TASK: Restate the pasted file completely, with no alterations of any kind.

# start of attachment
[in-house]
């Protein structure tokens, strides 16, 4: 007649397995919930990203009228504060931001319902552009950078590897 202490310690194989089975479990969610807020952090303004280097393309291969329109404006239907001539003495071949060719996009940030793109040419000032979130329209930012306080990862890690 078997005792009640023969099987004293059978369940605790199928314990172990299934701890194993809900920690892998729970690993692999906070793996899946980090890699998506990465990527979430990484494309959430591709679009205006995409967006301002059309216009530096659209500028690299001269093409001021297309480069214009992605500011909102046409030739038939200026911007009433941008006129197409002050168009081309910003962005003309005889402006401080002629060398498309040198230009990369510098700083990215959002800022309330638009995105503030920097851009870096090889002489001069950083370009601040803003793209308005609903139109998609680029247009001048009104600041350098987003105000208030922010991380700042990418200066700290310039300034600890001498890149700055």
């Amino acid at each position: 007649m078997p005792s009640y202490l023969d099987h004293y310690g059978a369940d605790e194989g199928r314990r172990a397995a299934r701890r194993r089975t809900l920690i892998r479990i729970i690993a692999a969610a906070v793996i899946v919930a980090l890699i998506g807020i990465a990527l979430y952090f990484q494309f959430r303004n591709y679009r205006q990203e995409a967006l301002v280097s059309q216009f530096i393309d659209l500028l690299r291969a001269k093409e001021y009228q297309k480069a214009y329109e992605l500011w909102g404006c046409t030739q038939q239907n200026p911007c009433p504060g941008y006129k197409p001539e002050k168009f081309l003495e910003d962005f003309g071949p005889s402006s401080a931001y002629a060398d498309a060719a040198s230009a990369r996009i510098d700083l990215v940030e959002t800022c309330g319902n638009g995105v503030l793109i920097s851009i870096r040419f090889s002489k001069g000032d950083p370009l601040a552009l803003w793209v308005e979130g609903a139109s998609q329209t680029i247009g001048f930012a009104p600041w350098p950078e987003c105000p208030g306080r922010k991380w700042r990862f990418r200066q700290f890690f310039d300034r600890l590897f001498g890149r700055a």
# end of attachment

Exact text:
[in-house]
């Protein structure tokens, strides 16, 4: 007649397995919930990203009228504060931001319902552009950078590897 202490310690194989089975479990969610807020952090303004280097393309291969329109404006239907001539003495071949060719996009940030793109040419000032979130329209930012306080990862890690 078997005792009640023969099987004293059978369940605790199928314990172990299934701890194993809900920690892998729970690993692999906070793996899946980090890699998506990465990527979430990484494309959430591709679009205006995409967006301002059309216009530096659209500028690299001269093409001021297309480069214009992605500011909102046409030739038939200026911007009433941008006129197409002050168009081309910003962005003309005889402006401080002629060398498309040198230009990369510098700083990215959002800022309330638009995105503030920097851009870096090889002489001069950083370009601040803003793209308005609903139109998609680029247009001048009104600041350098987003105000208030922010991380700042990418200066700290310039300034600890001498890149700055």
């Amino acid at each position: 007649m078997p005792s009640y202490l023969d099987h004293y310690g059978a369940d605790e194989g199928r314990r172990a397995a299934r701890r194993r089975t809900l920690i892998r479990i729970i690993a692999a969610a906070v793996i899946v919930a980090l890699i998506g807020i990465a990527l979430y952090f990484q494309f959430r303004n591709y679009r205006q990203e995409a967006l301002v280097s059309q216009f530096i393309d659209l500028l690299r291969a001269k093409e001021y009228q297309k480069a214009y329109e992605l500011w909102g404006c046409t030739q038939q239907n200026p911007c009433p504060g941008y006129k197409p001539e002050k168009f081309l003495e910003d962005f003309g071949p005889s402006s401080a931001y002629a060398d498309a060719a040198s230009a990369r996009i510098d700083l990215v940030e959002t800022c309330g319902n638009g995105v503030l793109i920097s851009i870096r040419f090889s002489k001069g000032d950083p370009l601040a552009l803003w793209v308005e979130g609903a139109s998609q329209t680029i247009g001048f930012a009104p600041w350098p950078e987003c105000p208030g306080r922010k991380w700042r990862f990418r200066q700290f890690f310039d300034r600890l590897f001498g890149r700055a």